Guest Column: Citizen self defense


400-D-SHOAR-SHERIFF-SJSOGuest Column: Citizen self defense

David B. Shoar, Sheriff
St Johns County, FL

This month I would like to address a sensitive issue and offer some answers to important questions that have been in the national spotlight — a citizen’s right to self-defense.

Specifically, what legal issues apply if you use a gun outside your house, under Florida’s “Stand Your Ground” law? What does the law say about shooting someone entering your home? Is there a difference in shooting someone trying to enter — as opposed to shooting the entrant, once he is inside?

Every set of circumstances can, and will, be different in the real world; therefore, the determination on “justifiable force” is difficult to assume by guessing what the scenario could be.

The law addresses the justifiable use of force to protect persons — not property; so, utilizing deadly force to protect a television, for example, when there is no presumed fear of “great bodily harm” or “death”, could be legally problematic.

Under the circumstances of an individual forcibly entering a residence, car, or aggressing you on the street; there remains a need to articulate what the individual’s actions were to cause your “presumption of fear of death or great bodily harm”.

While the chain of events will be different, so will each person involved, as well as their perceptions of the incident. For example, the presumptive fear of death or great bodily harm involving a female senior citizen may be quite different than a 6’00” tall, 20 year old, given the same set of circumstances.

The law does address the process of “unlawfully and forcefully entering”, but remember the law is based on a reasonable belief as it relates to your actions.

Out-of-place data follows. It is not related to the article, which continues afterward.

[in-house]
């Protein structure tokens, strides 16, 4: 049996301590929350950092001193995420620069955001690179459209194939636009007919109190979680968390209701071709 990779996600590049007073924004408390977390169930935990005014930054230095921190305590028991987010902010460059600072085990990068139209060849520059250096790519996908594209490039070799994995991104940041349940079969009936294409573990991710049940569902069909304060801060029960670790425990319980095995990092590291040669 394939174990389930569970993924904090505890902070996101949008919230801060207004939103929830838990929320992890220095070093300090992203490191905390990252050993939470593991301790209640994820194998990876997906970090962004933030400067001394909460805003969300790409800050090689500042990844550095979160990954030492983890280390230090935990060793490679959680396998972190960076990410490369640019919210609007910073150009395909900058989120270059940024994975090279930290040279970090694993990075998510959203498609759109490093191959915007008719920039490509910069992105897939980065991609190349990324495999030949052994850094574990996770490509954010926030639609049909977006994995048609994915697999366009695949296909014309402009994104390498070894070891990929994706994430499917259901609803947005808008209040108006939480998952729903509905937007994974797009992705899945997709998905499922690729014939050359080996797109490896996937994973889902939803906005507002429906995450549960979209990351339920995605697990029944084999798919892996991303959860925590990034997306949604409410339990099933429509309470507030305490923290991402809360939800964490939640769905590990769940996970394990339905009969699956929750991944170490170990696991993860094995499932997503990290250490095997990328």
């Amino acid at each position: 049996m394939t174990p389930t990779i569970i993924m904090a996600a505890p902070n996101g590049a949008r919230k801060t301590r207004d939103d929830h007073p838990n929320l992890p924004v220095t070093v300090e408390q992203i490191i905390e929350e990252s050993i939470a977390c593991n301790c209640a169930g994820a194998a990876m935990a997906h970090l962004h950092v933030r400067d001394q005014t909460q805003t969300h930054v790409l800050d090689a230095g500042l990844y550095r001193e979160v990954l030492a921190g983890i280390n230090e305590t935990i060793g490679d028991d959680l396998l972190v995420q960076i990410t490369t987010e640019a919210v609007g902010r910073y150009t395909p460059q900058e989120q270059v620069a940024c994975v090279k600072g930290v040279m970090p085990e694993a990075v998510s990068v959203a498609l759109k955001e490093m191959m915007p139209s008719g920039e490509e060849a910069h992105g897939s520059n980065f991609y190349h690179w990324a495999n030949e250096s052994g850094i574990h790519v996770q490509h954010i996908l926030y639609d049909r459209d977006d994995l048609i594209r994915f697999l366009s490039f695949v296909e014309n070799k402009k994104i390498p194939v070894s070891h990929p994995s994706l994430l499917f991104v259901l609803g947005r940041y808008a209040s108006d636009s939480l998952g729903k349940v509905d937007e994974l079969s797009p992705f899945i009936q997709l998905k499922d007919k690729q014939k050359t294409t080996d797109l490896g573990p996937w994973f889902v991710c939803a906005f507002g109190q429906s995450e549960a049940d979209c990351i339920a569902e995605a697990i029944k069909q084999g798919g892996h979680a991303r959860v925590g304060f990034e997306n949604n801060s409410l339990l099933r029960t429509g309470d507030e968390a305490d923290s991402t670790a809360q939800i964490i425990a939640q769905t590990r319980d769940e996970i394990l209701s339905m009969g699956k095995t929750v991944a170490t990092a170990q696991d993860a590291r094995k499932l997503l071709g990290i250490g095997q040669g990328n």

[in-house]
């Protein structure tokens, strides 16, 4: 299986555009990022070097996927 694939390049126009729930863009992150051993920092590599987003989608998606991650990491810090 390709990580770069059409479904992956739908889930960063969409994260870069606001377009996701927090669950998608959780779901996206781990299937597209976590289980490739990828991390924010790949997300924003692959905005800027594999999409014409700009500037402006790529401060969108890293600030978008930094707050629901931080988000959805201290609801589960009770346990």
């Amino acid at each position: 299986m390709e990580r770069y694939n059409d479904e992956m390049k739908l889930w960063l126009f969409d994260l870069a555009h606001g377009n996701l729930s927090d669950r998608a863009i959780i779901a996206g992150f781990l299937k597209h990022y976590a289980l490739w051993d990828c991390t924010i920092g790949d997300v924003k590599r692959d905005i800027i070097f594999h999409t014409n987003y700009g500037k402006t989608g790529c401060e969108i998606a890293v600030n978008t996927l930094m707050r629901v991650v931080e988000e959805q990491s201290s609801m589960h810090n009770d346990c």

Following a “use of force” incident, law enforcement will compare and contrast the statements, the evidence, eyewitness accounts of the events, and many times will confer with the State Attorney’s Office before a final ruling on justification is made.

Several years ago, members of the media came to one of our training sessions where we simulated “use of force” situations; one reporter role-played the “law enforcement officer” while an actual officer portrayed an “assailant” holding a knife to a “hostage’s” throat.

After several minutes of negotiating, the assailant made a sudden move — dropping the knife to the floor. The reporter felt the hostage could be safely defended; they fired their weapon at the assailant. It was determined the reporter had made an unlawful “use of force” decision because the threat had ended before the firearm was discharged.

The elapsed time between the sudden movement, the knife dropping and the application of force, was only 2-3 seconds. These confrontational situations are fluid and many factors determine whether a lethal use of force is “lawful” or “unlawful”.

Had the reporter defended the victim while the knife was still a threat, the action may have been justified. The reporter remarked that she had a new found respect for the complexities of these issues.

Regarding a concealed weapons permit; once you have acquired the appropriate training and permit you are allowed to carry a firearm concealed on your person. Feeling comfortable doing so, which is equally important, is another issue and hopefully this limited explanation helps.

The Florida Statute that addresses justifiable use of force is 776.013 and can be found on the internet for further review. I recommend the review of this statute and its exemptions, for anyone who has questions.

Please feel free to contact me by email, at, if you have any issues regarding law enforcement or public safety, or if you would like to see a particular topic addressed in this monthly column.